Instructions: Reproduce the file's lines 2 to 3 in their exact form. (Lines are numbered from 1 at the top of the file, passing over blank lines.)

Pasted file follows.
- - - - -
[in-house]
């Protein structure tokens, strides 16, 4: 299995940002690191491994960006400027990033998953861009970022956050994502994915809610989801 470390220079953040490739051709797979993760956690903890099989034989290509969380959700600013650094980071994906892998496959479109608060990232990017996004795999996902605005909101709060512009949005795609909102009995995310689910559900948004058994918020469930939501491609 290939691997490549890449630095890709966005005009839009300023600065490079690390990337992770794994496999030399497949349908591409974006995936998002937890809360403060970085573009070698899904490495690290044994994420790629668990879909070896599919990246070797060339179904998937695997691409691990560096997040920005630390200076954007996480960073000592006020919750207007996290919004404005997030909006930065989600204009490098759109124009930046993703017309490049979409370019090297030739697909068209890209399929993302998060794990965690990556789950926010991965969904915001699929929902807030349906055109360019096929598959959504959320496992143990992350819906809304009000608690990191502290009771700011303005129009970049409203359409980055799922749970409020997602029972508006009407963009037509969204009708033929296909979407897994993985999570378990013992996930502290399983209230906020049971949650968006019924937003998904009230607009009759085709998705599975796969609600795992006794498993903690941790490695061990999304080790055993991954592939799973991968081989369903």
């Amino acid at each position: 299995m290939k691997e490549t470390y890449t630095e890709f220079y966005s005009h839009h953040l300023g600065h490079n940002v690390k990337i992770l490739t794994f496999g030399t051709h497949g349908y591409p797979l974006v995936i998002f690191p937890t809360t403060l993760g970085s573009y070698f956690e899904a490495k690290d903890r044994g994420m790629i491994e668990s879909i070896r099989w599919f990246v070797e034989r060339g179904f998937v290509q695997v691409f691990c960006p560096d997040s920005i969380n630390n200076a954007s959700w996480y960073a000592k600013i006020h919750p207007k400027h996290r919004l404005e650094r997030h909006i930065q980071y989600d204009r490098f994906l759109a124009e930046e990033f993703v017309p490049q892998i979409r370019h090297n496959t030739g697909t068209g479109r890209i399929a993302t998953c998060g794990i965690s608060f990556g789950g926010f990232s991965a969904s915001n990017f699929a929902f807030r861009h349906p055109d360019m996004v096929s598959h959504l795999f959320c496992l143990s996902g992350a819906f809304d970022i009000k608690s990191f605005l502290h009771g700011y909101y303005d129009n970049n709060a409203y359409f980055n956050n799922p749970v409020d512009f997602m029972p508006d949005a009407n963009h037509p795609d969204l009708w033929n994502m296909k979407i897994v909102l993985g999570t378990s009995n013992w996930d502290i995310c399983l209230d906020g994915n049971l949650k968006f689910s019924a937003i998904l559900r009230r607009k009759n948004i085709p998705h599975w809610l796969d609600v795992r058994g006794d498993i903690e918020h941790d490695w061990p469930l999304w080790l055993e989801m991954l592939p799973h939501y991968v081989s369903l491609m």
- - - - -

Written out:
């Protein structure tokens, strides 16, 4: 299995940002690191491994960006400027990033998953861009970022956050994502994915809610989801 470390220079953040490739051709797979993760956690903890099989034989290509969380959700600013650094980071994906892998496959479109608060990232990017996004795999996902605005909101709060512009949005795609909102009995995310689910559900948004058994918020469930939501491609 290939691997490549890449630095890709966005005009839009300023600065490079690390990337992770794994496999030399497949349908591409974006995936998002937890809360403060970085573009070698899904490495690290044994994420790629668990879909070896599919990246070797060339179904998937695997691409691990560096997040920005630390200076954007996480960073000592006020919750207007996290919004404005997030909006930065989600204009490098759109124009930046993703017309490049979409370019090297030739697909068209890209399929993302998060794990965690990556789950926010991965969904915001699929929902807030349906055109360019096929598959959504959320496992143990992350819906809304009000608690990191502290009771700011303005129009970049409203359409980055799922749970409020997602029972508006009407963009037509969204009708033929296909979407897994993985999570378990013992996930502290399983209230906020049971949650968006019924937003998904009230607009009759085709998705599975796969609600795992006794498993903690941790490695061990999304080790055993991954592939799973991968081989369903």
């Amino acid at each position: 299995m290939k691997e490549t470390y890449t630095e890709f220079y966005s005009h839009h953040l300023g600065h490079n940002v690390k990337i992770l490739t794994f496999g030399t051709h497949g349908y591409p797979l974006v995936i998002f690191p937890t809360t403060l993760g970085s573009y070698f956690e899904a490495k690290d903890r044994g994420m790629i491994e668990s879909i070896r099989w599919f990246v070797e034989r060339g179904f998937v290509q695997v691409f691990c960006p560096d997040s920005i969380n630390n200076a954007s959700w996480y960073a000592k600013i006020h919750p207007k400027h996290r919004l404005e650094r997030h909006i930065q980071y989600d204009r490098f994906l759109a124009e930046e990033f993703v017309p490049q892998i979409r370019h090297n496959t030739g697909t068209g479109r890209i399929a993302t998953c998060g794990i965690s608060f990556g789950g926010f990232s991965a969904s915001n990017f699929a929902f807030r861009h349906p055109d360019m996004v096929s598959h959504l795999f959320c496992l143990s996902g992350a819906f809304d970022i009000k608690s990191f605005l502290h009771g700011y909101y303005d129009n970049n709060a409203y359409f980055n956050n799922p749970v409020d512009f997602m029972p508006d949005a009407n963009h037509p795609d969204l009708w033929n994502m296909k979407i897994v909102l993985g999570t378990s009995n013992w996930d502290i995310c399983l209230d906020g994915n049971l949650k968006f689910s019924a937003i998904l559900r009230r607009k009759n948004i085709p998705h599975w809610l796969d609600v795992r058994g006794d498993i903690e918020h941790d490695w061990p469930l999304w080790l055993e989801m991954l592939p799973h939501y991968v081989s369903l491609m």